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Parties are fun and all, but my biggest mistake was going to so many within the first few weeks and spending tons of money on ubers or hurting my feet by walking so far. They aren't worth it. Much better to hang with friends and do game night at someones apartment or dorm.

10. Be friends with your RA

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RAs are usually super nice and can help out with so much whether that be stress, homework, etc.

11. Go to events

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Meet friends, join clubs, or get a job on campus.

12. Get a job

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Despite what you may think, since all your meals are paid for and it doesn't seem like you need much money - You will run out faster than you think. Get a job, it makes life so much easier and less yelling from parents.

13. Always go to events early for free stuff

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Better start learning how to pretend that you are interested in stuff just to get a free item.

14. Study hard, but not too hard

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Yes, college is harder than high school. But GPA is less necessary here and things count for different percentages. You won't fail and if you do, it is OK, everyone does.

15. Eat at the dining halls

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Dining halls post the menu online and guess what this food is actually good! i regret not eating it as much first semester because they have hidden gems like the pizza, omelets, and more.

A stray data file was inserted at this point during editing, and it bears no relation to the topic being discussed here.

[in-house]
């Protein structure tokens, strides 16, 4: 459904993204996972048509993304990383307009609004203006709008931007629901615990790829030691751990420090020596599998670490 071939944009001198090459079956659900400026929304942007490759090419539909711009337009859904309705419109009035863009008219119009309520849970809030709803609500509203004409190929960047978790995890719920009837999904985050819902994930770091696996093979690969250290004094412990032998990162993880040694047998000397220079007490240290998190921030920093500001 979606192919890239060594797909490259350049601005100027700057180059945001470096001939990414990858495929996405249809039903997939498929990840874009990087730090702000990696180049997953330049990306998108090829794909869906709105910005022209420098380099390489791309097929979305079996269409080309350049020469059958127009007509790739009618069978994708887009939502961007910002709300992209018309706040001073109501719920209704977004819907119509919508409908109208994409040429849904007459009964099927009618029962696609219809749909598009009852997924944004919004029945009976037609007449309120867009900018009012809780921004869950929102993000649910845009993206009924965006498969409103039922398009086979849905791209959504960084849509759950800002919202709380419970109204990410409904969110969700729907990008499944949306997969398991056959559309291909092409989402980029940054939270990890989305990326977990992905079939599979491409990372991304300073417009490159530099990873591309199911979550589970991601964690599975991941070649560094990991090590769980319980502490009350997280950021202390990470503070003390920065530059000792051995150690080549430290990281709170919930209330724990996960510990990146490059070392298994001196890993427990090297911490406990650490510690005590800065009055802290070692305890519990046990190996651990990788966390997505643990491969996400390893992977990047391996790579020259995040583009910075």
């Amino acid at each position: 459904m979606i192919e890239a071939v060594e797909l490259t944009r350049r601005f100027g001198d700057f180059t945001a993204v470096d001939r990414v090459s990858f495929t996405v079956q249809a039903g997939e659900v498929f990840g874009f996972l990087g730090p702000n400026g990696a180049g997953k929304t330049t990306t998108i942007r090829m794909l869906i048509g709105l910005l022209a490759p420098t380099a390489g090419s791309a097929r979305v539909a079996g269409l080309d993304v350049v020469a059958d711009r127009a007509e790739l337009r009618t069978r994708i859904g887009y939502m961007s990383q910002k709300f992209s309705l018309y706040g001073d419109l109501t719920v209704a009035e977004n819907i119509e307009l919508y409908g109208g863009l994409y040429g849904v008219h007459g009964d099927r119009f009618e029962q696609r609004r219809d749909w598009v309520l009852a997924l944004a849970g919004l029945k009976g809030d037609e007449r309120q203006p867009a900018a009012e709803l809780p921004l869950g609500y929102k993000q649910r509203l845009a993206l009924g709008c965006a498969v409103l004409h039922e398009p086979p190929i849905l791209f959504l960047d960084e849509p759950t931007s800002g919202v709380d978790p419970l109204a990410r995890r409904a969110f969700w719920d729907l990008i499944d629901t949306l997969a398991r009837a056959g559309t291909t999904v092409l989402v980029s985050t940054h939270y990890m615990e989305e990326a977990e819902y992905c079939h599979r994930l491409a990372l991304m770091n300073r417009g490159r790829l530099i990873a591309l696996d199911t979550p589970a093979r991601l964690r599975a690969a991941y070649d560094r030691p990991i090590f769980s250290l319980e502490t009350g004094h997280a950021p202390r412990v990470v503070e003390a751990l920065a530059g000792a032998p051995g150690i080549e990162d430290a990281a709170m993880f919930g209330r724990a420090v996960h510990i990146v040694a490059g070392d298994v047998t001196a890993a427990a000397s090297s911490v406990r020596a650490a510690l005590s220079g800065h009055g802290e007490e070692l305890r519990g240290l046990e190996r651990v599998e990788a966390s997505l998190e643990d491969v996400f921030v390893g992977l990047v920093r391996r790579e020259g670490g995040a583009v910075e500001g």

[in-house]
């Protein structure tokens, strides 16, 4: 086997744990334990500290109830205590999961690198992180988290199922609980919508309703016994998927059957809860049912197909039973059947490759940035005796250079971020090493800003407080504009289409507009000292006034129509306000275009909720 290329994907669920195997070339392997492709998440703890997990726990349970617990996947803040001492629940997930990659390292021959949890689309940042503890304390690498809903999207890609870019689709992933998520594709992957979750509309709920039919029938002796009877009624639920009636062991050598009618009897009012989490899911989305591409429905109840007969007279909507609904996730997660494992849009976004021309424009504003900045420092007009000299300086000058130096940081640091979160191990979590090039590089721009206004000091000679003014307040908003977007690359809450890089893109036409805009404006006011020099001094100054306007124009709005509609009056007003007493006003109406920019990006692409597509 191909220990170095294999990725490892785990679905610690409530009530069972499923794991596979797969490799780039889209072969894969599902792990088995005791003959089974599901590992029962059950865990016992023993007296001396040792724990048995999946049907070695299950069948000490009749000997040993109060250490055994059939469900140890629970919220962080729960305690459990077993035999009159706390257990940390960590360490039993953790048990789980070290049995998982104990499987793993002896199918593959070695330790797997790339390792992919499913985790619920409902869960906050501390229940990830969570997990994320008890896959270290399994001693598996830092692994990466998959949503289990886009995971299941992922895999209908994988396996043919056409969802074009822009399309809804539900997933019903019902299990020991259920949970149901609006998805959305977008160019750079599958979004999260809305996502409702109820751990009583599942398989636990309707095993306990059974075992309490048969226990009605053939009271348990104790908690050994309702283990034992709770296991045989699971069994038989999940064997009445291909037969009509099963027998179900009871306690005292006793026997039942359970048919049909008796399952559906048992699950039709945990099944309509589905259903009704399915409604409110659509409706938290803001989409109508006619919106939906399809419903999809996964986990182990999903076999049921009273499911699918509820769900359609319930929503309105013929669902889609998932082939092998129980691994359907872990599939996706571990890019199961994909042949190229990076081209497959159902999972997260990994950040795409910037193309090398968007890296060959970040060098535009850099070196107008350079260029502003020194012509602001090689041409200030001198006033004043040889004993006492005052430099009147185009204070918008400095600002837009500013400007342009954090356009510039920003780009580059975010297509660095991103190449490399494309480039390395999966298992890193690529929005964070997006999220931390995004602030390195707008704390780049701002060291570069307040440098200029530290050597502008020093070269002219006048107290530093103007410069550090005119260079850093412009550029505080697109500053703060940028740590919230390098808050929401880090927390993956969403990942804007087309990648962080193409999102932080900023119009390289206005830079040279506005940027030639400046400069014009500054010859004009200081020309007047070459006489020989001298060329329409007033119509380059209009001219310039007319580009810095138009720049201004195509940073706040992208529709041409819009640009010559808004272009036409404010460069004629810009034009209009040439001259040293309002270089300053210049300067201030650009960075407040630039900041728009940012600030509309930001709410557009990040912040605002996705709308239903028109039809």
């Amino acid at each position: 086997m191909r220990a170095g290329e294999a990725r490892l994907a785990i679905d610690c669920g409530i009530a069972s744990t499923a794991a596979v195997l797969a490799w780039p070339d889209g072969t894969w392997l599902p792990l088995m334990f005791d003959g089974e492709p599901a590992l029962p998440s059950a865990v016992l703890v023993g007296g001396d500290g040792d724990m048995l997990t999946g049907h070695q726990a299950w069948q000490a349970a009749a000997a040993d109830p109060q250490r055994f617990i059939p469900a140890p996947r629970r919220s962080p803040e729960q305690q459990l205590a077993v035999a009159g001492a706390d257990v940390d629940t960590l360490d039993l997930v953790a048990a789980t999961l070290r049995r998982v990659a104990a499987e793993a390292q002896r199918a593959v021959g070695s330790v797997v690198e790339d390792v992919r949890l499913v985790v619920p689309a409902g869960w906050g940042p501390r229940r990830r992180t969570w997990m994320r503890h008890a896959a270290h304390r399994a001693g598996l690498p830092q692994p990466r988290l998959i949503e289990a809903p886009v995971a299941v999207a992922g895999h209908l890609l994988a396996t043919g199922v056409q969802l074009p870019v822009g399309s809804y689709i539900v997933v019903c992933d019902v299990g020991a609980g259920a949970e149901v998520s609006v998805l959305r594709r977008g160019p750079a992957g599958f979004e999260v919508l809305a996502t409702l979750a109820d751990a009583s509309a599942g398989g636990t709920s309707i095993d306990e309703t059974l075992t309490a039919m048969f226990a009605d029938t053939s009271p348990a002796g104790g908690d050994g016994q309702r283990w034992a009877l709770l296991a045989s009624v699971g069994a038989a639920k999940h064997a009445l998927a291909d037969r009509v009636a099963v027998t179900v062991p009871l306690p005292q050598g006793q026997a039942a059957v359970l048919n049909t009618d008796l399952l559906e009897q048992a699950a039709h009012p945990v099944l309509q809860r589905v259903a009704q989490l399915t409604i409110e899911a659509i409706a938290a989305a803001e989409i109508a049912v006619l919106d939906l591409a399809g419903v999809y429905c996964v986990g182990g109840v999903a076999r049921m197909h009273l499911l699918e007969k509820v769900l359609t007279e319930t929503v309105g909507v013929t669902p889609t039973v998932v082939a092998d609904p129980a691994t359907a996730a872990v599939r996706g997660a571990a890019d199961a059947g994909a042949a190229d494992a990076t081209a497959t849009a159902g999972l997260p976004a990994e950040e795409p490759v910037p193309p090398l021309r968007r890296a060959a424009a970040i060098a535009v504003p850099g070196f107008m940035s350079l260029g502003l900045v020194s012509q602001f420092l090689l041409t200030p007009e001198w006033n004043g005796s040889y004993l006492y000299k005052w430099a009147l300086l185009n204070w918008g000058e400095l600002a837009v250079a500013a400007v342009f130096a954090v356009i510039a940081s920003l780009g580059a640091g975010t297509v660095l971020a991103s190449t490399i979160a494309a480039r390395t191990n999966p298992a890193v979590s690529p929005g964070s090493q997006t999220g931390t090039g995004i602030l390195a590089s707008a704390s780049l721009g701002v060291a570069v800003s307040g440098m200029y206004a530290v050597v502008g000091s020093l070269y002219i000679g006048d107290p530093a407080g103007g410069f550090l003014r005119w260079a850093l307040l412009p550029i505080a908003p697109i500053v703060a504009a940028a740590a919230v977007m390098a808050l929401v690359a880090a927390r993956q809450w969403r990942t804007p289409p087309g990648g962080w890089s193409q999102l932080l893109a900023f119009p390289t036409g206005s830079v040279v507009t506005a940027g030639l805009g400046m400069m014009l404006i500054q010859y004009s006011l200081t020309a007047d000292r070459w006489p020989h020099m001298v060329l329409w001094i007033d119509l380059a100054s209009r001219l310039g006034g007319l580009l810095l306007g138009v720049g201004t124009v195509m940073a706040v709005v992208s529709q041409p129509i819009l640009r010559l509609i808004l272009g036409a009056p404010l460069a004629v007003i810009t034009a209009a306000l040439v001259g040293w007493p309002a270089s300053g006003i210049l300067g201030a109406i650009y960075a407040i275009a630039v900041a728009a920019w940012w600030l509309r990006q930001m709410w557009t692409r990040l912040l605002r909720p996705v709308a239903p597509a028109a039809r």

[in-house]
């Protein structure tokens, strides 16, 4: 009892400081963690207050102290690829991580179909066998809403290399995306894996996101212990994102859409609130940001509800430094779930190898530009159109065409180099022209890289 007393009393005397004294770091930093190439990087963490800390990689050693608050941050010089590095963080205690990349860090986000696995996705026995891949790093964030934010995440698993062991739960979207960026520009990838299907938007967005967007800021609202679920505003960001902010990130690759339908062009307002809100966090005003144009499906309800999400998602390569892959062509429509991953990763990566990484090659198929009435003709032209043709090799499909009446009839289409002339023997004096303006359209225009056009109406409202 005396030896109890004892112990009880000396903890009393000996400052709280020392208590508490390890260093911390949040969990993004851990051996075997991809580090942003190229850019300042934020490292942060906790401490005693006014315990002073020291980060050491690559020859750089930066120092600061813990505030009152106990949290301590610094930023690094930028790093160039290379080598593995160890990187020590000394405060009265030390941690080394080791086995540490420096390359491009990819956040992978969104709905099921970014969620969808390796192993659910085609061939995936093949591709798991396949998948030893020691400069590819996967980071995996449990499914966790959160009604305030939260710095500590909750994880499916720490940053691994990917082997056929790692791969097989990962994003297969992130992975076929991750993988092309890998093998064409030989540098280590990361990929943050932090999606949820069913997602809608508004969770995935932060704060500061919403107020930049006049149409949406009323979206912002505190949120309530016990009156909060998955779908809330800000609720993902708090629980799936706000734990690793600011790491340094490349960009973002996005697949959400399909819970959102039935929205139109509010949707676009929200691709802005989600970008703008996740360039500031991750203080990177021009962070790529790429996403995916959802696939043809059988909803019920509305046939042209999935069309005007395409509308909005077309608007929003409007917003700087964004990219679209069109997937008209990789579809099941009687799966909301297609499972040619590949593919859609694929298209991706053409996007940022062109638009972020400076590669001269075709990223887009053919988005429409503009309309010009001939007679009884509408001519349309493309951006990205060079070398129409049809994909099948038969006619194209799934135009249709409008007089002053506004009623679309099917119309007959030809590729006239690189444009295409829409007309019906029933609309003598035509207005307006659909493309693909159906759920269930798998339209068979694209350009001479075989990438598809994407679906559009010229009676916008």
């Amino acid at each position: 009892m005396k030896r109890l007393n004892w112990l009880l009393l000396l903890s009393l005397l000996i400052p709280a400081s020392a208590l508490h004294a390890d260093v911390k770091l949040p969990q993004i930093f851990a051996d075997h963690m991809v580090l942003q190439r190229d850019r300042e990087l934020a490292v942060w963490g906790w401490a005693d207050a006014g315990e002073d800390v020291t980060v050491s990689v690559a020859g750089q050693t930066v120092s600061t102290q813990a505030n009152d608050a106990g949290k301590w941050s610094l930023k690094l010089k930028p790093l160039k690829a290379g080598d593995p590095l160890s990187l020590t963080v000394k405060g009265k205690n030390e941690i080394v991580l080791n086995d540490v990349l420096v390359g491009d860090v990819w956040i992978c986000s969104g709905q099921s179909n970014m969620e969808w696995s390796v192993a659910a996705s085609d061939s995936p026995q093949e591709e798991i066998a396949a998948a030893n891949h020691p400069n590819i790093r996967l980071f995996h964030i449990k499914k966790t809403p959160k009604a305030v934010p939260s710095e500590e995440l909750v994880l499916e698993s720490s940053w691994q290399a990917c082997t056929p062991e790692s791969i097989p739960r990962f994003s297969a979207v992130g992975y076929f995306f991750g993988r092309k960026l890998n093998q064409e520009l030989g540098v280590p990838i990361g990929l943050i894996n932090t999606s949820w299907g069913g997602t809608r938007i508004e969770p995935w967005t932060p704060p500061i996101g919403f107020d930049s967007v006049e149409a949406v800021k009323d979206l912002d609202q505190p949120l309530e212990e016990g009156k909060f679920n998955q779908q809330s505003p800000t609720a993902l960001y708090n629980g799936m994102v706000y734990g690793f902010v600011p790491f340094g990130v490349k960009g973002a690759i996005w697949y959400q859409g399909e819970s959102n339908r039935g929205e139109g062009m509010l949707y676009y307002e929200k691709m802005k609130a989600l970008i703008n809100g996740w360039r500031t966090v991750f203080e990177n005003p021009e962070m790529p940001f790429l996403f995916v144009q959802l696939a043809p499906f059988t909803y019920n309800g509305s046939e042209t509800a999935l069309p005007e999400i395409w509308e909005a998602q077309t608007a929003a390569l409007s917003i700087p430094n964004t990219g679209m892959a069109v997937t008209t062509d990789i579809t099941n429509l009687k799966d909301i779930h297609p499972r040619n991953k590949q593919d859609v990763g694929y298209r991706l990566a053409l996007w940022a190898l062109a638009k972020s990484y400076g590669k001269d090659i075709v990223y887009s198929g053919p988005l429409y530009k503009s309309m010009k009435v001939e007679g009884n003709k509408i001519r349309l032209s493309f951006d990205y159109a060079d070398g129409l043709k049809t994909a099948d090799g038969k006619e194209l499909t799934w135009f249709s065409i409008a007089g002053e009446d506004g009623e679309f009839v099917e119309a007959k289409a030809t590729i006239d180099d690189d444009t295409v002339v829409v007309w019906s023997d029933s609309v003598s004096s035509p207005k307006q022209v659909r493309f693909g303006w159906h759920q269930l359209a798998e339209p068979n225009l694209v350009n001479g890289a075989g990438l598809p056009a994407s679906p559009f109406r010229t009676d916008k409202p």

16. Do not wait until the last minute to make housing arrangements for sophomore year

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Last minute meaning like November. Most people have decided where they will live by then. So make arrangements ASAP.

17. Workout

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Freshman 15 is real since you can eat and nap whenever you want. Workout - it makes you feel better

18. Don't wear the convocation shirt

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A few things about Wolfpack Welcome Week:

- Packapalooza is fun and a great way to get free items.

- Convocation is really dumb, not necessary, super boring, and wearing the shirt you get is a bad idea because that will also make you look like a freshman. You do NOT need to read the summer book, it's pointless!!

- All the other events are worth attending.

19. Do not overdecorate your room

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it just means more to take down later on.